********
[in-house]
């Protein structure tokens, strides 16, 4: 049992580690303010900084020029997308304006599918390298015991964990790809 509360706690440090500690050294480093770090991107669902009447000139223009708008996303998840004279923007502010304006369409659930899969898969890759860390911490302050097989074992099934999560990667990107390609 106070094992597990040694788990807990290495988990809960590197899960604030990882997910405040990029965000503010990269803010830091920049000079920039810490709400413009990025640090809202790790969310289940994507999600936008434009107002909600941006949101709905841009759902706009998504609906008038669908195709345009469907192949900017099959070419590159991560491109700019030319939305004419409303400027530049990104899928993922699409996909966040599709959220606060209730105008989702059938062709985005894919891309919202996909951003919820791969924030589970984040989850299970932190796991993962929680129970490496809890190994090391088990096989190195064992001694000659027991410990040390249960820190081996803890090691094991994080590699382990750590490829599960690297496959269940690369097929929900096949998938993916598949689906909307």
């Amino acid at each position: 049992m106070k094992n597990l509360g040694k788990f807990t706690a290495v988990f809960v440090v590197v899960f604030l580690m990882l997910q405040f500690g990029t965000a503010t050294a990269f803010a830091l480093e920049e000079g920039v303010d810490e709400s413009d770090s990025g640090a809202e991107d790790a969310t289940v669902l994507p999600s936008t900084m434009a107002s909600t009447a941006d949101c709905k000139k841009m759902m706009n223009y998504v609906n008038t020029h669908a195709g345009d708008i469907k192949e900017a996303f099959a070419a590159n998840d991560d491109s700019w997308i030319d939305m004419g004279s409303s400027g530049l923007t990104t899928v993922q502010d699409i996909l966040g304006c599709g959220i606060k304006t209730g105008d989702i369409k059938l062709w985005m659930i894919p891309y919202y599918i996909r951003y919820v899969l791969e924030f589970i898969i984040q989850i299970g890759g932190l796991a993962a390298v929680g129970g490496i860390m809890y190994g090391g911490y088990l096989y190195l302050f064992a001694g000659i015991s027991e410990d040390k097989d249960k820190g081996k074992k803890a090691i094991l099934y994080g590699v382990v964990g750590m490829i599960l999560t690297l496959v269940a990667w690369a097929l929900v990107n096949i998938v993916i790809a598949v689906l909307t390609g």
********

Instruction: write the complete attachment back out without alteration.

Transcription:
[in-house]
């Protein structure tokens, strides 16, 4: 049992580690303010900084020029997308304006599918390298015991964990790809 509360706690440090500690050294480093770090991107669902009447000139223009708008996303998840004279923007502010304006369409659930899969898969890759860390911490302050097989074992099934999560990667990107390609 106070094992597990040694788990807990290495988990809960590197899960604030990882997910405040990029965000503010990269803010830091920049000079920039810490709400413009990025640090809202790790969310289940994507999600936008434009107002909600941006949101709905841009759902706009998504609906008038669908195709345009469907192949900017099959070419590159991560491109700019030319939305004419409303400027530049990104899928993922699409996909966040599709959220606060209730105008989702059938062709985005894919891309919202996909951003919820791969924030589970984040989850299970932190796991993962929680129970490496809890190994090391088990096989190195064992001694000659027991410990040390249960820190081996803890090691094991994080590699382990750590490829599960690297496959269940690369097929929900096949998938993916598949689906909307």
């Amino acid at each position: 049992m106070k094992n597990l509360g040694k788990f807990t706690a290495v988990f809960v440090v590197v899960f604030l580690m990882l997910q405040f500690g990029t965000a503010t050294a990269f803010a830091l480093e920049e000079g920039v303010d810490e709400s413009d770090s990025g640090a809202e991107d790790a969310t289940v669902l994507p999600s936008t900084m434009a107002s909600t009447a941006d949101c709905k000139k841009m759902m706009n223009y998504v609906n008038t020029h669908a195709g345009d708008i469907k192949e900017a996303f099959a070419a590159n998840d991560d491109s700019w997308i030319d939305m004419g004279s409303s400027g530049l923007t990104t899928v993922q502010d699409i996909l966040g304006c599709g959220i606060k304006t209730g105008d989702i369409k059938l062709w985005m659930i894919p891309y919202y599918i996909r951003y919820v899969l791969e924030f589970i898969i984040q989850i299970g890759g932190l796991a993962a390298v929680g129970g490496i860390m809890y190994g090391g911490y088990l096989y190195l302050f064992a001694g000659i015991s027991e410990d040390k097989d249960k820190g081996k074992k803890a090691i094991l099934y994080g590699v382990v964990g750590m490829i599960l999560t690297l496959v269940a990667w690369a097929l929900v990107n096949i998938v993916i790809a598949v689906l909307t390609g």